Learning to walk on the lead correctly is an important skill for your dog or puppy to learn if you both want to have fun going on walks together. Here’s our guide on how to stop your dog pulling on the lead.
When you step out the front door, you and your dog should enjoy walking together with a loose lead. Pulling on the lead is a common and frustrating habit, but one that’s important to get on top of. Before we get in to techniques you can use to make on-lead walks stress-free for both of you, understand why your puppy or dog may be pulling on the lead so you can start your training on the right paw.
Why is my dog pulling on the lead?
You may think that your dog is being disobedient when they pull on the lead, but there is a reason that many puppies and dogs do this. Compared to them, humans walk at a much slower speed. We like to leisurely stroll while dogs will naturally trot, so your dog pulling on the lead can be their way of telling you to hurry up. In addition, we like to move with purpose taking the most direct route from A to B while your puppy or dog will likely want to meander about and investigate the new sights and smells around them. Due to these differences, it takes time and patience to teach a dog to walk at your pace.
How can I stop my dog from pulling on their lead?
Gauge energy levels
Before you start walking your dog, it’s important to first gauge your pet’s energy levels. If your puppy or dog is at heightened level of excitement and full of energy, then you can predict that they’ll be pulling on the lead throughout your walk. To avoid frustration, tire them out with a few games of tug-of-war or backyard fetch before you head out. This should use up a bit of that energy and put them in a more relaxed frame of mind to start your lesson on the lead.
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Use the right equipment
When your dog pulls on the lead, the number one thing not to do is yank back in retaliation. This is sudden and frightening for your pet and can even injure their neck. To ease the pressure on their neck and to discourage your dog from pulling on their lead, use a harness that goes around their chest instead of a collar.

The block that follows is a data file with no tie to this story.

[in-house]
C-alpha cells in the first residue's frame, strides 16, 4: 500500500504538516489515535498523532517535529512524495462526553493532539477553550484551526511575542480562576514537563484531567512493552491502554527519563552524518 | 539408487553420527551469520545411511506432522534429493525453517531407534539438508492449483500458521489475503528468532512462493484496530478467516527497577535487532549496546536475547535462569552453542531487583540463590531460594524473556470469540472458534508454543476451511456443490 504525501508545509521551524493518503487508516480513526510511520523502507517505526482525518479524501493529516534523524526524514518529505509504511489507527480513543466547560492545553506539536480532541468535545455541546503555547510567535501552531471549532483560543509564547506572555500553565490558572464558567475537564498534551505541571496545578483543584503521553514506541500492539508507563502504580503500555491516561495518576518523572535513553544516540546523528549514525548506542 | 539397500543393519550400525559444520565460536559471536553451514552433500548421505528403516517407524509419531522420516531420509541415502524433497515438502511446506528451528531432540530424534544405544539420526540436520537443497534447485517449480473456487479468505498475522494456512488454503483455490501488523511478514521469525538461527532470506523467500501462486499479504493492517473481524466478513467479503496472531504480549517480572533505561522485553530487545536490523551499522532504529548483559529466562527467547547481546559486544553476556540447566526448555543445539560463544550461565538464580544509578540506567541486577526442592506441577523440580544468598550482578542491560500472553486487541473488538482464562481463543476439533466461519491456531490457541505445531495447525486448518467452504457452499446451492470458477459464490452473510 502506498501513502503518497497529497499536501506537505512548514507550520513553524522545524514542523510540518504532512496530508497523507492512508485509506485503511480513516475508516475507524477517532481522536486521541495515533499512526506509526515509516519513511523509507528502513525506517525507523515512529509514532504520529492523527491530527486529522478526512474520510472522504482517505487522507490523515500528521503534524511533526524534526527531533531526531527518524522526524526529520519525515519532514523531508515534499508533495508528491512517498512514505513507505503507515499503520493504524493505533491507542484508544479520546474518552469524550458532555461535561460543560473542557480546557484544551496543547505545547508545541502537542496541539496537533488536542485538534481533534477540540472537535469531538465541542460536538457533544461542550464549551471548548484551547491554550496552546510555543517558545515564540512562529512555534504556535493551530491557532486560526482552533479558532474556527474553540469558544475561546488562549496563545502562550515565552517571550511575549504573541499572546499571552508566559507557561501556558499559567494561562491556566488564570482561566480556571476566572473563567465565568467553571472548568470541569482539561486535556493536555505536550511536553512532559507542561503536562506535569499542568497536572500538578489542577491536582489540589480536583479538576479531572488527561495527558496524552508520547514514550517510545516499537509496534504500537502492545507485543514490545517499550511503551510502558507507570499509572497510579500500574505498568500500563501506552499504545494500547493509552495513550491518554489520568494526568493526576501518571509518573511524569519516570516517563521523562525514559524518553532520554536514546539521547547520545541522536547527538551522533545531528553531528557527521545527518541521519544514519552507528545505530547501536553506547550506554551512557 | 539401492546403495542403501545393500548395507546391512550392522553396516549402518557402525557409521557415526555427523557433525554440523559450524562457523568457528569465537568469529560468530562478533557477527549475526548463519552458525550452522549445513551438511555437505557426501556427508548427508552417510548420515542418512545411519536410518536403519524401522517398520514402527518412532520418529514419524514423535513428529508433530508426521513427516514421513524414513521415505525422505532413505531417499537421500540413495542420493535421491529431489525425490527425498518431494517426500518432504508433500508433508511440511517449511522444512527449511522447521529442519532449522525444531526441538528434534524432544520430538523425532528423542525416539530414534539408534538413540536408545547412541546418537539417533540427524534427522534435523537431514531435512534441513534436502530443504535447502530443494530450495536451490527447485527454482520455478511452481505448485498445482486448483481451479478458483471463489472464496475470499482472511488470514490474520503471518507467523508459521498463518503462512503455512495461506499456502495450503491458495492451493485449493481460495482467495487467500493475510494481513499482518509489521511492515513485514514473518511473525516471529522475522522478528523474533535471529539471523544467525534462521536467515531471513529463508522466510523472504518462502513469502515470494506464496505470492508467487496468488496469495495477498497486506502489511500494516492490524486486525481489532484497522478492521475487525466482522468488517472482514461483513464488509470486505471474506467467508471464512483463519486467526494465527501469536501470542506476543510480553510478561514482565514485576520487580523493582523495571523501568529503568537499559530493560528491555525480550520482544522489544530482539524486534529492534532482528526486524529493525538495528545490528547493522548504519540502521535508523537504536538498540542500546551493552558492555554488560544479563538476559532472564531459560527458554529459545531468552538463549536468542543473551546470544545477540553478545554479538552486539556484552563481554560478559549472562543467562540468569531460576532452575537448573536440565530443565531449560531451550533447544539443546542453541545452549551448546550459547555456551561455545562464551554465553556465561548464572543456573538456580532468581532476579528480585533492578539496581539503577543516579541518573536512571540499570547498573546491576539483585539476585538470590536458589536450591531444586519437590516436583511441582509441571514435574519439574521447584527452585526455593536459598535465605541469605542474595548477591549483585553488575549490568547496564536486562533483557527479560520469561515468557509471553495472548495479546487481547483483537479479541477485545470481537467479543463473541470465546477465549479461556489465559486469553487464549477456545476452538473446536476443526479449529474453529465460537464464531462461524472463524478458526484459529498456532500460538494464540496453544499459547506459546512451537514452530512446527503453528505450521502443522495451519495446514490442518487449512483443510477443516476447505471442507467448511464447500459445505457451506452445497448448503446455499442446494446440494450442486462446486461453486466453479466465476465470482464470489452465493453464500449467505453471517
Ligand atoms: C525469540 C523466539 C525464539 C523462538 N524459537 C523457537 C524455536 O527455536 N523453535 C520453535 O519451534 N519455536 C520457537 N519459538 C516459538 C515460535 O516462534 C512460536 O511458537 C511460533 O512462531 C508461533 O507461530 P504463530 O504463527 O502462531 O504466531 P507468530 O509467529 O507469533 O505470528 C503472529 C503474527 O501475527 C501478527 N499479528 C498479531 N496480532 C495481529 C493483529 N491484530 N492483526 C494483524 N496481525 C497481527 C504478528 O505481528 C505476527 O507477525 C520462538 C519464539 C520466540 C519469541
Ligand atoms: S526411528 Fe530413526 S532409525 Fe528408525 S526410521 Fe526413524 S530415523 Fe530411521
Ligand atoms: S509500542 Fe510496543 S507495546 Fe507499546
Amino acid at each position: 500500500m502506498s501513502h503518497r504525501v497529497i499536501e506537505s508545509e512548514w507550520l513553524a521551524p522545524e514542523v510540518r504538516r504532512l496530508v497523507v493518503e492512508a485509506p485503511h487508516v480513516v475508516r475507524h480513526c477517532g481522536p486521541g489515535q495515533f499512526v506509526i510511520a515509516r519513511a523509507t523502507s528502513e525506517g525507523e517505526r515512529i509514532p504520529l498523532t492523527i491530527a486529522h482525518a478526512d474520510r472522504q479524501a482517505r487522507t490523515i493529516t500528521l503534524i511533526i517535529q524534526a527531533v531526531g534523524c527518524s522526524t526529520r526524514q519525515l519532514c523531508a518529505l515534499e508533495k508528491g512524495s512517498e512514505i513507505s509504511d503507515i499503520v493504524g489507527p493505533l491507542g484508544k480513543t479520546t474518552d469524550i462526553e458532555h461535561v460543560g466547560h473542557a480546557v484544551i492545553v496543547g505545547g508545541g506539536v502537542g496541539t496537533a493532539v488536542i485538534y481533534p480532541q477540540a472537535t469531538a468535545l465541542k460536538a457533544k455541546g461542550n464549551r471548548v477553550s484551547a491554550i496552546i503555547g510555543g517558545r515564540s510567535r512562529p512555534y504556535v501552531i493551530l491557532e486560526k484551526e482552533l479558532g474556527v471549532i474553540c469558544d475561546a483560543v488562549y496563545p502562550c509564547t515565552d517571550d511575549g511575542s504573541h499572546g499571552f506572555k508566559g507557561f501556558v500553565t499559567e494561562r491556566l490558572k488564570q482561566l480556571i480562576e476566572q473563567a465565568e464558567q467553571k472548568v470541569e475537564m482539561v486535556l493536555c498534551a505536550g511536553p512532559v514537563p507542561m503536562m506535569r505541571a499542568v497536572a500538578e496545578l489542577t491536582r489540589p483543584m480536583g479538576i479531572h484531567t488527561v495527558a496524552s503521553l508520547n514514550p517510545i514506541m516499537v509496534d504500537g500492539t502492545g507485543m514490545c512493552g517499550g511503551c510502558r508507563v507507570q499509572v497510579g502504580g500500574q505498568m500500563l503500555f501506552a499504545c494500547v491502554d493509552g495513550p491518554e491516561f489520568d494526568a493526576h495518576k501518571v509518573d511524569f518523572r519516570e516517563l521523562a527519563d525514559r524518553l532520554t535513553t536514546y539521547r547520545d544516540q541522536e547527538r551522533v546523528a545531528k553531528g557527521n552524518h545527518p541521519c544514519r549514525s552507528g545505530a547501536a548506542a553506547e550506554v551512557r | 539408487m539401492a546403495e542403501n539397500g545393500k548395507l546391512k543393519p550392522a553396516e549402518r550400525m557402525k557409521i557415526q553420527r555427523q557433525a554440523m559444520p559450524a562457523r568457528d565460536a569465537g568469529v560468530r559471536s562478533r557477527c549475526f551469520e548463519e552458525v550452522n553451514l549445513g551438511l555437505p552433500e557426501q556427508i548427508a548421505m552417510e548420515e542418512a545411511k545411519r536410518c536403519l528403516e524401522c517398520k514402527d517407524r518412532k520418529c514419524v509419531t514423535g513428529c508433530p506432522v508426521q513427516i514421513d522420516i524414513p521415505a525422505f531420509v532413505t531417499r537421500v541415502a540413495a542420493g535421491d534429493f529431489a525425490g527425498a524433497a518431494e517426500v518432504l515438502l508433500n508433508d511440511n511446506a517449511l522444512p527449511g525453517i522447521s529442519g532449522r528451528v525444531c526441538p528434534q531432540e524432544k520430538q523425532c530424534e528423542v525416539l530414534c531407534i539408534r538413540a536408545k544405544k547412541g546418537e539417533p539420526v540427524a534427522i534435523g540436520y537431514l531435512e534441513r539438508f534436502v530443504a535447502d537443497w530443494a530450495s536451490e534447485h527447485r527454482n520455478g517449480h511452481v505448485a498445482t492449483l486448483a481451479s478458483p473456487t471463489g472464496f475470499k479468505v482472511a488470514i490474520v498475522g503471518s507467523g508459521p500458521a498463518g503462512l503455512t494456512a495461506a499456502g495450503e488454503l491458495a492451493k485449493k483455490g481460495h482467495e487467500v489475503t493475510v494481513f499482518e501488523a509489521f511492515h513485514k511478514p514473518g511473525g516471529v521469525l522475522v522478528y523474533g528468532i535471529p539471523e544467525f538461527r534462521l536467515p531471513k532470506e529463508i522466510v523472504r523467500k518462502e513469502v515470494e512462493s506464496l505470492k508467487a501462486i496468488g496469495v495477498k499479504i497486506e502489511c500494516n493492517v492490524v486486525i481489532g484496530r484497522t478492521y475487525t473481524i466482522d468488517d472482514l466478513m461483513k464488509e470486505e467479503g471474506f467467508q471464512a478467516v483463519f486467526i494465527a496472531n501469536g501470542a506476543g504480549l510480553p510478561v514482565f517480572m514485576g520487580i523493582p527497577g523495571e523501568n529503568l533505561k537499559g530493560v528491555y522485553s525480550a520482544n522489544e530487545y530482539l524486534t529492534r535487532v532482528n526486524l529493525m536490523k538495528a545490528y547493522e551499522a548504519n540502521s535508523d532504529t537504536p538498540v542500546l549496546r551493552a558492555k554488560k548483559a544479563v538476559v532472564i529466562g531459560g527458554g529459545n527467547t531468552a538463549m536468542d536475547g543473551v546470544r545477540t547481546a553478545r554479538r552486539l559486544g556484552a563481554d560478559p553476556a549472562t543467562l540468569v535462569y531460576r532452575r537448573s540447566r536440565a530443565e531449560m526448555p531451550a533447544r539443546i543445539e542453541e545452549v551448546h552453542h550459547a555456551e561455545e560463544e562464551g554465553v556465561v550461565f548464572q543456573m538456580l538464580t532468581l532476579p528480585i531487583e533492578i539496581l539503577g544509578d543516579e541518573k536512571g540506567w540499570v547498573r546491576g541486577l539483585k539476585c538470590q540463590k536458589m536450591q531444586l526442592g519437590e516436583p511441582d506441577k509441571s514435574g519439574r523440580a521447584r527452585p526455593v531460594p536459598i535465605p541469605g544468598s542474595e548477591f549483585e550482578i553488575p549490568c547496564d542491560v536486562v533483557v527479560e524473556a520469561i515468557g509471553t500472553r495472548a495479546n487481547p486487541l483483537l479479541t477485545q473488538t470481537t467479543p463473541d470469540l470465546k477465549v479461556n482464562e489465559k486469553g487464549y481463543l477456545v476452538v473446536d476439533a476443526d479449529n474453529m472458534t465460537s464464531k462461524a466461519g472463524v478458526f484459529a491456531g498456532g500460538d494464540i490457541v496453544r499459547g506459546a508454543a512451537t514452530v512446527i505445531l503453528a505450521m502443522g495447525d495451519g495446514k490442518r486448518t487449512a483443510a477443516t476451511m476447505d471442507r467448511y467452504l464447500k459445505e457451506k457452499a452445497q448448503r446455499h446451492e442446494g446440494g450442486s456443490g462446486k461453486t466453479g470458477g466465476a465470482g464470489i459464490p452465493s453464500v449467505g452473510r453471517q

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In this type of harness, the leash is attached to a ring on the chest strap so when your dog pulls on their lead, it will turn their body around instead of letting them move forward like they want to. After a few unsuccessful attempts to drag you along, your puppy or dog will realise that pulling on the lead doesn’t get them anywhere and they’ll learn to stop.
Reduce the pace
Try encouraging your dog to slow down with a reward. Every time your puppy or dog walks at a reasonable pace, or ignores an alluring scent, praise them and give them a reward – whether a pat or a nutritious treat. Rewarding them frequently will reduce the pace of the walk and teach them to pay more attention to you.
Stop, start, stop again
If your dog is straining against you, simply come to a stop and wait until there’s no tension on the lead, then start walking once more. If your dog pulls at the lead again, repeat the process. You can also use treats to lure your puppy or dog back to your side. This method teaches your dog that straining on the lead means that their walk will not continue. Remember to never give in to your dog when they pull on the lead because you want to send them the same message every time.
Short and sweet
Especially if you’re training a young puppy to walk on a lead, shorter sessions are better. Keep your lessons to about 10 minutes so you can both remain attentive throughout. Always keep training sessions positive and don’t forget the rewards. Puppy school is a great way to learn how to lead train your puppy and teach them basic cues in a fun and safe environment. Petbarn runs our puppy school program alongside Greencross Vets in selected stores near you so enrol your pet now!
Walking together will be a big part of your lives, so master these steps and stop your dog pulling on the lead early to ensure you have a strong partnership.